In last month's column, I debated with myself whether to upgrade the hodge-podge steam gauge panel in my Comanche to a glass/partial-glass solution, or to keep the steam gauges going. The math was (seemingly) a no brainer; glass can run upwards of $130k, while keeping the legacy gear running can be a couple thousand per year. It's obviously far less expensive to just keep it going.
I was quickly surprised by the flood of emails that were completely consistent with each other - upgrade! I thought my logic was fairly sound...though, I usually do. Each of the emails I received were just as logical in support of a full upgrade. While I won't yet say I'm convinced, I am definitely convinced they did it for the right reasons that best met their use cases.
I am becoming more convinced that a glass upgrade may actually be cost-effective. Bear with me and I'll use big round numbers. Since I already own the airframe, I'm not out that cost. A glass panel upgrade of $130k will give me pretty much every bell and whistle available. Now we have to upgrade the interior to match the panel, so another $15k. Ugh, that paint! Another $15k. Just to be careful, let's overhaul the O-360 while I'm at it for another $30k. Assuming the rest of the airframe is still airworthy, I'm now out a whopping $190k! Well, rather than do all that, let me just find a new aircraft that will do 150mph at just over 8gph with a 900 mile range carrying adults and baggage. That's odd, that list doesn't have any airplanes on it (queue the email inbox now...). I mean, I'd have a nearly new aircraft at that point, but there's no production aircraft that can meet that performance at anywhere near that cost.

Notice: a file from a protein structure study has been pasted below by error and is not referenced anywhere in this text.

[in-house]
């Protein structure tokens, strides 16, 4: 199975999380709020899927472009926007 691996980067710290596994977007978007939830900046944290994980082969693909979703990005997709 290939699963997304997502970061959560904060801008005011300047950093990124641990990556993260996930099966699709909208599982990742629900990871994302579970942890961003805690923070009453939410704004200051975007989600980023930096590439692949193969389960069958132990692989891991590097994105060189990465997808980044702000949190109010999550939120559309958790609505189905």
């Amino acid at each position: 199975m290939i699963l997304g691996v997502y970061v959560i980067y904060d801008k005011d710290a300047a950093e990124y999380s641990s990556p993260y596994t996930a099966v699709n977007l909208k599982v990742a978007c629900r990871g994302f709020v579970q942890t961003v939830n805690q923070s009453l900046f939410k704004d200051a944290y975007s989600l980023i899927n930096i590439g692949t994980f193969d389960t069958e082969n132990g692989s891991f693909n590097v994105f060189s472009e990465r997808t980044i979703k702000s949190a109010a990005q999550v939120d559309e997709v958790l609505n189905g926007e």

This project would be quite an undertaking, but I've been shown in the past few weeks that many of our members chose that path and are thrilled with the results. The idea of refurbishing a fantastic airframe and making it even better for the next couple of decades actually makes a pretty sound business decision. While I'd love to see production lines cranking out affordable performance aircraft again, it seems those days are well behind us. The best option may be to restore and modify what we already have. Yikes, another dilemma. And please, keep the emails coming.